1. #1
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    Default ZScript Code Samples & Suggested Functionalities

    With the release of ZBrush 3, there are some new zscript commands and new zscripting possibilities. This thread is intended as a repository for code samples and suggestions, extending these two earlier threads:

    Code Sample: Full ZScripts and other code
    &
    Code Sample: Suggested ZScript Functionalities

    but with emphasis on ZBrush 3 and above. Those two threads still have much valuable information in them, and are recommended reading for anyone interested in zscripting, but some of the suggestions are less relevant or are problematic in ZBrush 3. In the interests of clarity, it seemed sensible to start a new thread.

    Please post code samples and suggestions with solutions in this thread; zscripting questions should be posted as a new thread.

    Happy zscripting!
    Last edited by marcus_civis; 09-04-07 at 09:43 AM.

  2. #2
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    Default Editing Macros

    The ability to record macros is a great addition to ZBrush but with a little zscripting knowledge it is possible to edit the recordings for greater efficiency, or even write a macro from scratch.

    If you look at a recorded macro text file in a text editor you will see that it begins something like this:

    [CODE]//ZBRUSH MACRO - Recorded in ZBrush version 3.1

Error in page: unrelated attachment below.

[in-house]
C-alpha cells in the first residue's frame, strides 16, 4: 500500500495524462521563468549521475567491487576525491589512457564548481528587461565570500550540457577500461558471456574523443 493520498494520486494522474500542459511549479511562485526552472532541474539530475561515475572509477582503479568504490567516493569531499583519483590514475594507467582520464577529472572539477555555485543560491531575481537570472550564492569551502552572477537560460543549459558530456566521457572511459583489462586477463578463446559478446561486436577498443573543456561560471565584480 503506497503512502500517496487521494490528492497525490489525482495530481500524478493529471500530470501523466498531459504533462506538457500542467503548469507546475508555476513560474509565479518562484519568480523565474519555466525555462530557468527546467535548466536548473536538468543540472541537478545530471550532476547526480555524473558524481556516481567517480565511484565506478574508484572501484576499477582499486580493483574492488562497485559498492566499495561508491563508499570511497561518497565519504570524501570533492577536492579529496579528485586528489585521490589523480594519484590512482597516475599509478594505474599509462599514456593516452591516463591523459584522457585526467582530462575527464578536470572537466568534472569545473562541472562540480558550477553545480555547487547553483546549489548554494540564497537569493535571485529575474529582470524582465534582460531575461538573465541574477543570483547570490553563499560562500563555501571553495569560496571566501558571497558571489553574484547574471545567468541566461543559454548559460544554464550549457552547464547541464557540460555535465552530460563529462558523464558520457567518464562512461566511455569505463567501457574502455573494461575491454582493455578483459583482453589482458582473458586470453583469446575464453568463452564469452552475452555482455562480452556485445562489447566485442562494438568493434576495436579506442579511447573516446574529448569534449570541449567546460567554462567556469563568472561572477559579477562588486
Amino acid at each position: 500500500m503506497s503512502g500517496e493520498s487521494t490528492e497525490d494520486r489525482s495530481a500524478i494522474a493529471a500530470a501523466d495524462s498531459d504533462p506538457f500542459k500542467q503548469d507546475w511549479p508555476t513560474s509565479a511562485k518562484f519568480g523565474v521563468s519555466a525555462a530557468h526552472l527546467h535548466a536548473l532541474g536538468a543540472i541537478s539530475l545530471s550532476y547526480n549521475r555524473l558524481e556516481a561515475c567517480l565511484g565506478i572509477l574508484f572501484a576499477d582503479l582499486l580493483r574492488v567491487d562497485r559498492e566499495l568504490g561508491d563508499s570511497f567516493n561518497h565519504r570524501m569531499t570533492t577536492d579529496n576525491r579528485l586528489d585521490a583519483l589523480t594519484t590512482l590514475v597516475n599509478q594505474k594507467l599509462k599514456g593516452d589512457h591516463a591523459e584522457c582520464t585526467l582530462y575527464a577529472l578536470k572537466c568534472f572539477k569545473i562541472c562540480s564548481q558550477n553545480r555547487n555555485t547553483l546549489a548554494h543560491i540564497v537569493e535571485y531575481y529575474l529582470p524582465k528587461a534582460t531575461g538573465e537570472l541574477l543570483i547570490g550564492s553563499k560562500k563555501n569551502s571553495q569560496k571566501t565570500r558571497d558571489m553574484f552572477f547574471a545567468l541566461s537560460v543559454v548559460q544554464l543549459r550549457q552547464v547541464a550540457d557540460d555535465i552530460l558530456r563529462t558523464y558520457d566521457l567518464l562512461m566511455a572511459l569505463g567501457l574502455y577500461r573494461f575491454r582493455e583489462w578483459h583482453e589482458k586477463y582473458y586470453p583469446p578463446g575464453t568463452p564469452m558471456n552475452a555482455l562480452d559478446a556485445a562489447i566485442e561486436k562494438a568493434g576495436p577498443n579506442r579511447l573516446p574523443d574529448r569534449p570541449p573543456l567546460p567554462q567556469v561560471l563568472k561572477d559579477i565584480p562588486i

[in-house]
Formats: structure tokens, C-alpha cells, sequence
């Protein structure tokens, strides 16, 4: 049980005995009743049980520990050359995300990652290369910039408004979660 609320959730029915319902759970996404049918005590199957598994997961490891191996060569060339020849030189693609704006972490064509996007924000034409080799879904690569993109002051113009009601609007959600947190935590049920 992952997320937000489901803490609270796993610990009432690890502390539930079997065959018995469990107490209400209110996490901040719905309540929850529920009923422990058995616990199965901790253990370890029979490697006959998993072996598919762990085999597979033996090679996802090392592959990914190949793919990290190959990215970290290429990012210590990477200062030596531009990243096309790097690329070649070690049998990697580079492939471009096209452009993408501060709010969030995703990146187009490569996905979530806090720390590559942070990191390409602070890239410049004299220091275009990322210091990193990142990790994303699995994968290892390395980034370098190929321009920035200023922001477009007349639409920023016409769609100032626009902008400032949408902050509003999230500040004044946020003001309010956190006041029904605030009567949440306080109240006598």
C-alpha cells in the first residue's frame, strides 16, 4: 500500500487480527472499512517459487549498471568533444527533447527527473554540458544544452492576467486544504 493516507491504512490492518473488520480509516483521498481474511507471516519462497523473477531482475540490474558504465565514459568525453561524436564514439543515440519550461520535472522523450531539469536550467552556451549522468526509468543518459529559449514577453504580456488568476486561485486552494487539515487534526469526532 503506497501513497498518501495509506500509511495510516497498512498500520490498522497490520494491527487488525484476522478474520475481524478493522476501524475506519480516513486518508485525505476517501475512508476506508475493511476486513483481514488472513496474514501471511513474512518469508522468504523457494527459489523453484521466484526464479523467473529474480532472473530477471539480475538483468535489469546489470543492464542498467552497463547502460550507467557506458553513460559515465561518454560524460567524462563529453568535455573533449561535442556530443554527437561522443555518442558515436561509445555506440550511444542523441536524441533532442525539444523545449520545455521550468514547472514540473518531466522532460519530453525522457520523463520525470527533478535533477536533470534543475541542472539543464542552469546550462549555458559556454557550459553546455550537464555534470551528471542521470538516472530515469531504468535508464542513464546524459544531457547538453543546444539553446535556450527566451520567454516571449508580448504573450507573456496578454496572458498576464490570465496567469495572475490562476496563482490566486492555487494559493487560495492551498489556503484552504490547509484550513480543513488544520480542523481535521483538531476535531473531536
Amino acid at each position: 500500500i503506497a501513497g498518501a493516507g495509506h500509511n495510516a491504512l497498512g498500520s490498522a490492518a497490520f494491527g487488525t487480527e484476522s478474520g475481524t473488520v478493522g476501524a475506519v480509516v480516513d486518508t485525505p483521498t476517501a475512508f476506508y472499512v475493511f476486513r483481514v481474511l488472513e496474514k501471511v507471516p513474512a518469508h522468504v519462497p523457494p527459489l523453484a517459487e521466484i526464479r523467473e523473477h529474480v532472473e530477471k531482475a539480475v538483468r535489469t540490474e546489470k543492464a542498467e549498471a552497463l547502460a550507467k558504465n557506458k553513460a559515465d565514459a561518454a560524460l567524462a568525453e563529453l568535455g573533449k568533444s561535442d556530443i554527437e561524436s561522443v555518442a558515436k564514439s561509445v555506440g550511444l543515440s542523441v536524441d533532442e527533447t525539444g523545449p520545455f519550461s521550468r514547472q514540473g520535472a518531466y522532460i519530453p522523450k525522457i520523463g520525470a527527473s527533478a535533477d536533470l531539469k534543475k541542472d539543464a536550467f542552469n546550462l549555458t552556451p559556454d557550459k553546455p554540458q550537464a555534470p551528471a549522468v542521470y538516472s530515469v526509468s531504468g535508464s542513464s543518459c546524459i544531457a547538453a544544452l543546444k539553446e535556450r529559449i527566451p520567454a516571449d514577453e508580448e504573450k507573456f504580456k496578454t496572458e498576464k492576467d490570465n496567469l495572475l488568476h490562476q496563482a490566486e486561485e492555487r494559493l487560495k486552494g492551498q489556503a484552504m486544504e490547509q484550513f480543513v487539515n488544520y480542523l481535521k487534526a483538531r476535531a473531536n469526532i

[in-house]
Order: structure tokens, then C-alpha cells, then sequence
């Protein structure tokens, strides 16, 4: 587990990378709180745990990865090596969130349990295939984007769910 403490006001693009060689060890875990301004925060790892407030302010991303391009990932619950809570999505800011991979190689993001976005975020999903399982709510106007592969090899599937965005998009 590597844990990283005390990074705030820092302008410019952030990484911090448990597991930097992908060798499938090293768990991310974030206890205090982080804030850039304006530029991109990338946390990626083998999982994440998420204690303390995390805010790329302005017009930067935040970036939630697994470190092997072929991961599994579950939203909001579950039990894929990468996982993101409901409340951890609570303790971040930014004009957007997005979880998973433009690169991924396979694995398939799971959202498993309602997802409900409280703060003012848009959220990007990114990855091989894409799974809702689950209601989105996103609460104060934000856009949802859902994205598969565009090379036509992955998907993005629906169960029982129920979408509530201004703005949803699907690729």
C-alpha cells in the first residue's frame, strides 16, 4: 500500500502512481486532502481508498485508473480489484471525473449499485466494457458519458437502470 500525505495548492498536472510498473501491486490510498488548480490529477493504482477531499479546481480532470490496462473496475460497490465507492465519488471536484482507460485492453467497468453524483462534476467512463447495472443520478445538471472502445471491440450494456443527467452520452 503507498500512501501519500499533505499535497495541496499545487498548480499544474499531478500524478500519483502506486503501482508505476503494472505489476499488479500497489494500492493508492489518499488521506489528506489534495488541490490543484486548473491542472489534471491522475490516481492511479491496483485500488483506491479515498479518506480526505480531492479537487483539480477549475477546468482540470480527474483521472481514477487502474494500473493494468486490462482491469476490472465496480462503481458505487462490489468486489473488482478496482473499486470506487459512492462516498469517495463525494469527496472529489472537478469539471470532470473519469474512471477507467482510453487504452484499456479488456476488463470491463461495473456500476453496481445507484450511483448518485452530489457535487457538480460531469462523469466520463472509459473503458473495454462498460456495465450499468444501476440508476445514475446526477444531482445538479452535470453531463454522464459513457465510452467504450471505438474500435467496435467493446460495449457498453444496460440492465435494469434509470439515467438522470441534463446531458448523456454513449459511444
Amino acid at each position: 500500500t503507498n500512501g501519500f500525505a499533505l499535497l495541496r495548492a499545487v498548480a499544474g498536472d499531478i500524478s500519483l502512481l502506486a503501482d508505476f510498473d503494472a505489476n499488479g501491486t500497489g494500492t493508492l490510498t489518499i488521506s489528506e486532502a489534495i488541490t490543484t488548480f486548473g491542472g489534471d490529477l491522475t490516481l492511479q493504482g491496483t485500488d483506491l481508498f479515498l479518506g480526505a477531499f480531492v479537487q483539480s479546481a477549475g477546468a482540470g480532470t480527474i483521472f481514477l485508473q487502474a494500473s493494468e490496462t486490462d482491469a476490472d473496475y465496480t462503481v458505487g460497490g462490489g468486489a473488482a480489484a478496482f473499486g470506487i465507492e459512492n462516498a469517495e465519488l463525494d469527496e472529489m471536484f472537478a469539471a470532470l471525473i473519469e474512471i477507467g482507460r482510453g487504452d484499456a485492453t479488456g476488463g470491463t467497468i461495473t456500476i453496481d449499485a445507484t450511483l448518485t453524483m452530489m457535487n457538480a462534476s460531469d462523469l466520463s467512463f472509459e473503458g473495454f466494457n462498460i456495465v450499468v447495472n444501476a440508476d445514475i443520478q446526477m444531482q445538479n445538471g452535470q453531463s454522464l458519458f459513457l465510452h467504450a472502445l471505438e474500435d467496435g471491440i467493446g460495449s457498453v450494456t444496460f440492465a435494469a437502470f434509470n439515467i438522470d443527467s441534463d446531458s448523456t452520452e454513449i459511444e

[IButton,???,"Press to run this macro. Macros can be aborted by pressing the ‘esc’ key.",
    [IShowActions,0]
    [IConfig,3.1]
    /*main macro commands here*/
    ]//end of macro button
    [/CODE]

    The button has a special name - ??? - and this is what identifies it as a macro. The commands that are wrapped inside the button begin with [IShowActions,0]. This is a useful command - it temporarily switches off the Show Actions button in the ZScript palette, so that the commands that follow are executed without the cursor opening palettes and so on. The [IConfig,3.1] identifies the ZBrush version and then the main macros commands follow. The button ends with a final square bracket.

    Changing the button size:
    The default size of the macro button will depend on the filename you give it, as the filename becomes the button label. But by adding a little code you can make the button exactly the size you want. This is very useful if you want to fit the button neatly onto a custom interface. All you need to do is add this code instead of the final square bracket:

    [CODE],,.5 /*width*/,,,.25 /*height*/][/CODE]

    The width and height are proportions of the palette size, so in this example the button would be half a palette in width, and a quarter in height. The exact size will depend on the setting you have in the Preferences:Interface: Button Width slider but whatever that is a value of .5 for the macro button width should fit neatly below the color selector. There's no need to enter a height value, but in this example the .25 will give a button the same size as the Projection Master button.

    Avoiding Error Messages
    Sometimes a recorded macro can throw up an error message when the button is pressed. This is usually because ZBrush is not in the same state as it was when the macro was recorded, so that an option that the macro requires is not available. It is possible to use zscript commands to test for the right conditions, and avoid errors of this sort. The following code is for toggling Y symmetry on or off. It first checks that the symmetry option is available before carrying out the necessary actions:
    [CODE]